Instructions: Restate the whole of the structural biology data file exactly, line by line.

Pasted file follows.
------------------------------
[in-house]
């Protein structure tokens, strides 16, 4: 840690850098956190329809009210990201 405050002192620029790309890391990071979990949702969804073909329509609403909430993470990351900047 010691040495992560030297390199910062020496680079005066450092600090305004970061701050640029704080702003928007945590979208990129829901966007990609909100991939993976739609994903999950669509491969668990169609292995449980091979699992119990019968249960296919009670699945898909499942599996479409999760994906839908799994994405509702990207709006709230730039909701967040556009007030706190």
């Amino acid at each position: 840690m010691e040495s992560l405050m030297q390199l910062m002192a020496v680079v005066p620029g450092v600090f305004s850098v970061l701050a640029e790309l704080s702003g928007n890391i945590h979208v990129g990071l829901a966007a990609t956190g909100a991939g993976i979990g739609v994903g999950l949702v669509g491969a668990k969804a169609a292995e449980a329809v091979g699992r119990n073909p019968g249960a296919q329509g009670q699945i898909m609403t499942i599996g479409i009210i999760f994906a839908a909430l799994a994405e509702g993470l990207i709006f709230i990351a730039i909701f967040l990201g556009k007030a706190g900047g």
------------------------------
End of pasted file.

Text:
[in-house]
């Protein structure tokens, strides 16, 4: 840690850098956190329809009210990201 405050002192620029790309890391990071979990949702969804073909329509609403909430993470990351900047 010691040495992560030297390199910062020496680079005066450092600090305004970061701050640029704080702003928007945590979208990129829901966007990609909100991939993976739609994903999950669509491969668990169609292995449980091979699992119990019968249960296919009670699945898909499942599996479409999760994906839908799994994405509702990207709006709230730039909701967040556009007030706190």
């Amino acid at each position: 840690m010691e040495s992560l405050m030297q390199l910062m002192a020496v680079v005066p620029g450092v600090f305004s850098v970061l701050a640029e790309l704080s702003g928007n890391i945590h979208v990129g990071l829901a966007a990609t956190g909100a991939g993976i979990g739609v994903g999950l949702v669509g491969a668990k969804a169609a292995e449980a329809v091979g699992r119990n073909p019968g249960a296919q329509g009670q699945i898909m609403t499942i599996g479409i009210i999760f994906a839908a909430l799994a994405e509702g993470l990207i709006f709230i990351a730039i909701f967040l990201g556009k007030a706190g900047g």